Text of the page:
Like the letter K.

K is one of the alphabet’s resident hoodlums. Look at it slouched there lazy against its own wall – a street tough – sticking its leg out, just waiting to trip a non-suspecting sweet p, flipping it over into a d.

K is both letter, word, and complete sentence.

Continue reading

Swamp Funk. Orioles Slump. The Sultan of Swat Shows The Way Out.

July 26, 1928

Everyone slips into a rut at times.

The Baltimore Orioles haven’t won a game in a week.

They’ve looked listless and weary and miserable. It’s only May and they look like they’ve been playing on fumes for months.

Their pitching has been unreliable, often stinky, but, with no real starting ace, no closer, and a constantly rotating cast of bullpenners, what can you expect?

Last night, in losing to the Houston Astros on national television, the broadcasters put much of the blame on Orioles closer Zach Britton being on the disabled list (where he’ll stay until at least July or, who knows when). His absence, they thought, must be why the Orioles are so stinky.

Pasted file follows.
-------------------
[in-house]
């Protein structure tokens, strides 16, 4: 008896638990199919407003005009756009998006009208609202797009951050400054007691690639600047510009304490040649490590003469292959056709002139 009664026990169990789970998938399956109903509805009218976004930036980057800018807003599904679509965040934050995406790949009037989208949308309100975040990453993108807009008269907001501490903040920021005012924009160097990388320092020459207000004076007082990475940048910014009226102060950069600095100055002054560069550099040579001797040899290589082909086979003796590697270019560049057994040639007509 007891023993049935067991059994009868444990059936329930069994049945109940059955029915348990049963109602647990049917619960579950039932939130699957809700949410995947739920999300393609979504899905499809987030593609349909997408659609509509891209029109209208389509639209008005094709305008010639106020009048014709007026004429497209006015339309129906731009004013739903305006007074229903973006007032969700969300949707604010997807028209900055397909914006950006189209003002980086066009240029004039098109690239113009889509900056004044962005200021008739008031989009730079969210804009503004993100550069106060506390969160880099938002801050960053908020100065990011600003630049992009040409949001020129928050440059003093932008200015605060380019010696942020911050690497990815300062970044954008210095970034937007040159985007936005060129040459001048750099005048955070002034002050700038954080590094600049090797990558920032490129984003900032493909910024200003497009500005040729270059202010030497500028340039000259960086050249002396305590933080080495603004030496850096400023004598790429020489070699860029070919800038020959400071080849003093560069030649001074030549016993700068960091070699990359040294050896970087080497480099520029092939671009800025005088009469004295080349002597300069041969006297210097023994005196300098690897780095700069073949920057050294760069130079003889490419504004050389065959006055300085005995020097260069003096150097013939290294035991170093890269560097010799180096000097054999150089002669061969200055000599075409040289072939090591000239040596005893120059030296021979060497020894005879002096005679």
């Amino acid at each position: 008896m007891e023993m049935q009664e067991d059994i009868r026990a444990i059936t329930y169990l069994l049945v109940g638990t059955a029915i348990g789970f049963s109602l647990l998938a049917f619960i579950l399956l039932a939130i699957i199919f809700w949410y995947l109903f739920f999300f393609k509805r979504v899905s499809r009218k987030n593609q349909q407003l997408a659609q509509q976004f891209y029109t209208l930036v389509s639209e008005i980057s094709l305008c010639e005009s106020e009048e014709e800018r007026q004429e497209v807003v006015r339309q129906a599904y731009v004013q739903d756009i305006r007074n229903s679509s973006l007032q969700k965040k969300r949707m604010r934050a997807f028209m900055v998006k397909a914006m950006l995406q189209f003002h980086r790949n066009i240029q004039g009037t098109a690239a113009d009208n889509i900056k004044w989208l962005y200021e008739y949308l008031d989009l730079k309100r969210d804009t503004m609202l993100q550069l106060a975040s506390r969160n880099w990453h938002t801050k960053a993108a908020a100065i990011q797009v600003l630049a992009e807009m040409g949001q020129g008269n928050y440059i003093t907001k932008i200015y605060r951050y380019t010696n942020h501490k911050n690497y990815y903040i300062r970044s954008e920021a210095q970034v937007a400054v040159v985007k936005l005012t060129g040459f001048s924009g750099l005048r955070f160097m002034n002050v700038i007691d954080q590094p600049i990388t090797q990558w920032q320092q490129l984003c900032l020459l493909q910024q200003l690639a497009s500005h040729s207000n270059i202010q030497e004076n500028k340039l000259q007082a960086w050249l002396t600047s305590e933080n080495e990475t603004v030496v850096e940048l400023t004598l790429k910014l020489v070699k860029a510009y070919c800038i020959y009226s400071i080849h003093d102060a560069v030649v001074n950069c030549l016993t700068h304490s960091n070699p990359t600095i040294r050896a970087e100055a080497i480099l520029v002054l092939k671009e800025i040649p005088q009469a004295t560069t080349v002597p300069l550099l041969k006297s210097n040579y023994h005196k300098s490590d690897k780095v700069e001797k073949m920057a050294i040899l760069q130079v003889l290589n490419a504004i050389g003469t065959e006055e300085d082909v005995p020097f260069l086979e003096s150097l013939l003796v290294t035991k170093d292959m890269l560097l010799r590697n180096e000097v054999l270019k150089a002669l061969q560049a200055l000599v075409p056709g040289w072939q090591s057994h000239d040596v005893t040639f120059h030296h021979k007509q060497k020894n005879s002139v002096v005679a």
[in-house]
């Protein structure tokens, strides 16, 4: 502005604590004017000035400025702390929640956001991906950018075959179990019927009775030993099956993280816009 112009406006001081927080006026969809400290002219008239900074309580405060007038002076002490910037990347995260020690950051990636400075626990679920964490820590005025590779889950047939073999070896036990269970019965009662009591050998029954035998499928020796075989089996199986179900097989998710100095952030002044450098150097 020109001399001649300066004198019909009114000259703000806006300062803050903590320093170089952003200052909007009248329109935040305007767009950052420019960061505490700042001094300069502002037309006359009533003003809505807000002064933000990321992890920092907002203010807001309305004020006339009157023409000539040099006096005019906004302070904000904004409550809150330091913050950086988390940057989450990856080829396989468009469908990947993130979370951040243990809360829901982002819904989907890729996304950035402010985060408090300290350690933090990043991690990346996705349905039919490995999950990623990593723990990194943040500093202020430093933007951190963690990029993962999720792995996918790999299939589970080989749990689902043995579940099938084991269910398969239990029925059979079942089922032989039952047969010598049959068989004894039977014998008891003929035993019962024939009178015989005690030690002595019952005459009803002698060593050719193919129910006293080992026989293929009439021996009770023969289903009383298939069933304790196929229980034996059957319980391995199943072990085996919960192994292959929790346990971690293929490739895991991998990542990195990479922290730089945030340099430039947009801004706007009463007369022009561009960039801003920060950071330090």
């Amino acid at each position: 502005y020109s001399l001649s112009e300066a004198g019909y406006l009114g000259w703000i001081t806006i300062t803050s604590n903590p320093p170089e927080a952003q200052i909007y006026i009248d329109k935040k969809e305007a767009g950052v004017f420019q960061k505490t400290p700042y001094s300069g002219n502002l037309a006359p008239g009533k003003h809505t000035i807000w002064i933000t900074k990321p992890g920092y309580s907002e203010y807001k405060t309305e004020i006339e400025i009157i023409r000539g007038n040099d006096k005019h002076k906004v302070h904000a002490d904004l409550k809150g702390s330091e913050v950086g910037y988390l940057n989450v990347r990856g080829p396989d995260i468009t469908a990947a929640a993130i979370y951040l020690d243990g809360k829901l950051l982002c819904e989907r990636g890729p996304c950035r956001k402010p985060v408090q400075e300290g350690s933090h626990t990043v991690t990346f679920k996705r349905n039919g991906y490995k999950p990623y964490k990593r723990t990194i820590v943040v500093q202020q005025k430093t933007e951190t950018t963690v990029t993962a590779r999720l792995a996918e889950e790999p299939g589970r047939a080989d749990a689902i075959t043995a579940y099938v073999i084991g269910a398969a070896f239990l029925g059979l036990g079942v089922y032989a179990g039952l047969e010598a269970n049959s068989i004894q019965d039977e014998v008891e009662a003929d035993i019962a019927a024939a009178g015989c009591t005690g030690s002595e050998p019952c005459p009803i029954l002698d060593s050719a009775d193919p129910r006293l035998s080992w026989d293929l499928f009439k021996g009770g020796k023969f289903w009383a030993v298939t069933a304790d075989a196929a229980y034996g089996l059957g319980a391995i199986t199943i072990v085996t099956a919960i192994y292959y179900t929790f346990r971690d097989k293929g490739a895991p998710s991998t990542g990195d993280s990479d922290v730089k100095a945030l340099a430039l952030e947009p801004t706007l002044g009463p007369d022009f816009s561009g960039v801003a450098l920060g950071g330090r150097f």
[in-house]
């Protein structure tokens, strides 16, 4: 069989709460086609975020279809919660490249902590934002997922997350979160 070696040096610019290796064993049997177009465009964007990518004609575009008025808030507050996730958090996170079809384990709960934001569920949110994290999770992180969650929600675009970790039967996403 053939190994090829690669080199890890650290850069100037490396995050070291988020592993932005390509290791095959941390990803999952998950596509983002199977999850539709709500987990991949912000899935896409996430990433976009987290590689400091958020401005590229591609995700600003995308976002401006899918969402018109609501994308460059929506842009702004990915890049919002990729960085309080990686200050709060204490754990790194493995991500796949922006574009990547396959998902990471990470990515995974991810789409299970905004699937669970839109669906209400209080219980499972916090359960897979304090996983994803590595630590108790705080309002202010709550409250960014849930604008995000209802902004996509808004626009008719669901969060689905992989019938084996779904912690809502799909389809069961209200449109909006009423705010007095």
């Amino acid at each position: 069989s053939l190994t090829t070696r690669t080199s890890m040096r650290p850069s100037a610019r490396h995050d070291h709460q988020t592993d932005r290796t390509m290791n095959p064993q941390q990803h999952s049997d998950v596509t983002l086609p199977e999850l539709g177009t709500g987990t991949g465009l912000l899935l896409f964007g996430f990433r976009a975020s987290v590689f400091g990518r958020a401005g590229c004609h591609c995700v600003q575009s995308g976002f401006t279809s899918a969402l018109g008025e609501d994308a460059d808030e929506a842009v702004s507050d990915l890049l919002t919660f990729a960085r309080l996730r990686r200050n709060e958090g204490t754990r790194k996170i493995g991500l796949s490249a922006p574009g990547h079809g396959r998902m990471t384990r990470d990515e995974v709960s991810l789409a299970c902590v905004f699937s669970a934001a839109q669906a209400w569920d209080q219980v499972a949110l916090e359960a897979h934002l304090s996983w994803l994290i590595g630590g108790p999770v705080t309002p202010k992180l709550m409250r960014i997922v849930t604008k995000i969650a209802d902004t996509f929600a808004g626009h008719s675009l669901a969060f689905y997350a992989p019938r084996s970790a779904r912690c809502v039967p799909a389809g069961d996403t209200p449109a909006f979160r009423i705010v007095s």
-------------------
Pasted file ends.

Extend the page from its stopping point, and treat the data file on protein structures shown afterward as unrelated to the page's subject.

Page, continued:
But, Britton’s bum arm can’t explain some atrocious starting pitching, sleepy hitting, or the stab-me-in-my-heart-this-sucks-so-bad errors in the field.

Are Orioles slumps worse than the slumps that hit other teams?

Probably not, but I’m going to go ahead and say yes anyway, because I don’t care about other teams and Orioles slumps put me in a swampy funk.

Continue reading

Happy New Year (And A Ceremonial First Pitch)

A new season. Finally. And, not a moment too soon.

Can I wish for the World Series?

Too soon?

Well then, let me just wish for today. A day with some baseball.

Where all things are possible.

Here’s your ceremonial first pitch …

 

Now, Play Ball!

(and, go o’s!)

Photo: Orioles Shortstop JJ Hardy. Camden Yards, Baltimore. 2016. © The Baseball Bloggess